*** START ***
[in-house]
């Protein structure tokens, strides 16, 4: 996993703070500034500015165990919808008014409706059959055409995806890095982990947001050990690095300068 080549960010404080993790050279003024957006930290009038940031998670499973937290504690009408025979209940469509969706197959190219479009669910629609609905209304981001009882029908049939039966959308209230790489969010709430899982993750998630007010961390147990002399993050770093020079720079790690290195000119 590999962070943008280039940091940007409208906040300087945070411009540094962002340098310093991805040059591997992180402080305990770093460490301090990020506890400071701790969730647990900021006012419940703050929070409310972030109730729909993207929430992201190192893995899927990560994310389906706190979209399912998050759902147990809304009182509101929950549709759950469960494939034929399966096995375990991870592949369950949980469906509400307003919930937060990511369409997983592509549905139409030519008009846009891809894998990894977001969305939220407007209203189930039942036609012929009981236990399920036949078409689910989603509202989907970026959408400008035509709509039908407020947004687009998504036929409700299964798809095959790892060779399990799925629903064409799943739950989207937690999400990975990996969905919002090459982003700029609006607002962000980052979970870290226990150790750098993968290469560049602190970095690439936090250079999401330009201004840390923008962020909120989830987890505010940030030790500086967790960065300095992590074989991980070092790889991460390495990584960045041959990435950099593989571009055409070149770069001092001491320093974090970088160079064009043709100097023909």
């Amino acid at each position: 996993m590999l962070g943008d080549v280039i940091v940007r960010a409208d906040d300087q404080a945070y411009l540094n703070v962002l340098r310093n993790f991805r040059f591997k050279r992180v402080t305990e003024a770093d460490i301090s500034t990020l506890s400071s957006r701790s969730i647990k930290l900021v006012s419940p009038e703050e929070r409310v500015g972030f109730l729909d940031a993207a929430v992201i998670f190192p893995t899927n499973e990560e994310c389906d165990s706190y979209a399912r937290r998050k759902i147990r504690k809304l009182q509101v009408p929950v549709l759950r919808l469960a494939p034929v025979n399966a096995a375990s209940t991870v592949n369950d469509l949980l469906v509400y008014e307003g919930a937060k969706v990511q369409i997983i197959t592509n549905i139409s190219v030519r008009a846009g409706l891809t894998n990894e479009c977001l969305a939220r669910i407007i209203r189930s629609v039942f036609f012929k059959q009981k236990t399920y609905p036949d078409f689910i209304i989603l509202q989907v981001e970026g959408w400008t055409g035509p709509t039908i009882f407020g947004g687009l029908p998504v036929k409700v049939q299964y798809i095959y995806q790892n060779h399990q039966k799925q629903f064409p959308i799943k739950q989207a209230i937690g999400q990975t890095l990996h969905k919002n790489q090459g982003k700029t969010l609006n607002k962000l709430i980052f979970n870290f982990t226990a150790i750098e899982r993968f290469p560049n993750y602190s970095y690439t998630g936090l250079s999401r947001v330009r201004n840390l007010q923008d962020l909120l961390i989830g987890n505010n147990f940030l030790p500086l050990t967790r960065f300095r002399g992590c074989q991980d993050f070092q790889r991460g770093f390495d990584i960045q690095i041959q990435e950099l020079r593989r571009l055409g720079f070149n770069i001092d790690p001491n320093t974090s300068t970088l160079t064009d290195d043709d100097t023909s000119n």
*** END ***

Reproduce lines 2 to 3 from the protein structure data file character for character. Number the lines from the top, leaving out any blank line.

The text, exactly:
């Protein structure tokens, strides 16, 4: 996993703070500034500015165990919808008014409706059959055409995806890095982990947001050990690095300068 080549960010404080993790050279003024957006930290009038940031998670499973937290504690009408025979209940469509969706197959190219479009669910629609609905209304981001009882029908049939039966959308209230790489969010709430899982993750998630007010961390147990002399993050770093020079720079790690290195000119 590999962070943008280039940091940007409208906040300087945070411009540094962002340098310093991805040059591997992180402080305990770093460490301090990020506890400071701790969730647990900021006012419940703050929070409310972030109730729909993207929430992201190192893995899927990560994310389906706190979209399912998050759902147990809304009182509101929950549709759950469960494939034929399966096995375990991870592949369950949980469906509400307003919930937060990511369409997983592509549905139409030519008009846009891809894998990894977001969305939220407007209203189930039942036609012929009981236990399920036949078409689910989603509202989907970026959408400008035509709509039908407020947004687009998504036929409700299964798809095959790892060779399990799925629903064409799943739950989207937690999400990975990996969905919002090459982003700029609006607002962000980052979970870290226990150790750098993968290469560049602190970095690439936090250079999401330009201004840390923008962020909120989830987890505010940030030790500086967790960065300095992590074989991980070092790889991460390495990584960045041959990435950099593989571009055409070149770069001092001491320093974090970088160079064009043709100097023909």
């Amino acid at each position: 996993m590999l962070g943008d080549v280039i940091v940007r960010a409208d906040d300087q404080a945070y411009l540094n703070v962002l340098r310093n993790f991805r040059f591997k050279r992180v402080t305990e003024a770093d460490i301090s500034t990020l506890s400071s957006r701790s969730i647990k930290l900021v006012s419940p009038e703050e929070r409310v500015g972030f109730l729909d940031a993207a929430v992201i998670f190192p893995t899927n499973e990560e994310c389906d165990s706190y979209a399912r937290r998050k759902i147990r504690k809304l009182q509101v009408p929950v549709l759950r919808l469960a494939p034929v025979n399966a096995a375990s209940t991870v592949n369950d469509l949980l469906v509400y008014e307003g919930a937060k969706v990511q369409i997983i197959t592509n549905i139409s190219v030519r008009a846009g409706l891809t894998n990894e479009c977001l969305a939220r669910i407007i209203r189930s629609v039942f036609f012929k059959q009981k236990t399920y609905p036949d078409f689910i209304i989603l509202q989907v981001e970026g959408w400008t055409g035509p709509t039908i009882f407020g947004g687009l029908p998504v036929k409700v049939q299964y798809i095959y995806q790892n060779h399990q039966k799925q629903f064409p959308i799943k739950q989207a209230i937690g999400q990975t890095l990996h969905k919002n790489q090459g982003k700029t969010l609006n607002k962000l709430i980052f979970n870290f982990t226990a150790i750098e899982r993968f290469p560049n993750y602190s970095y690439t998630g936090l250079s999401r947001v330009r201004n840390l007010q923008d962020l909120l961390i989830g987890n505010n147990f940030l030790p500086l050990t967790r960065f300095r002399g992590c074989q991980d993050f070092q790889r991460g770093f390495d990584i960045q690095i041959q990435e950099l020079r593989r571009l055409g720079f070149n770069i001092d790690p001491n320093t974090s300068t970088l160079t064009d290195d043709d100097t023909s000119n």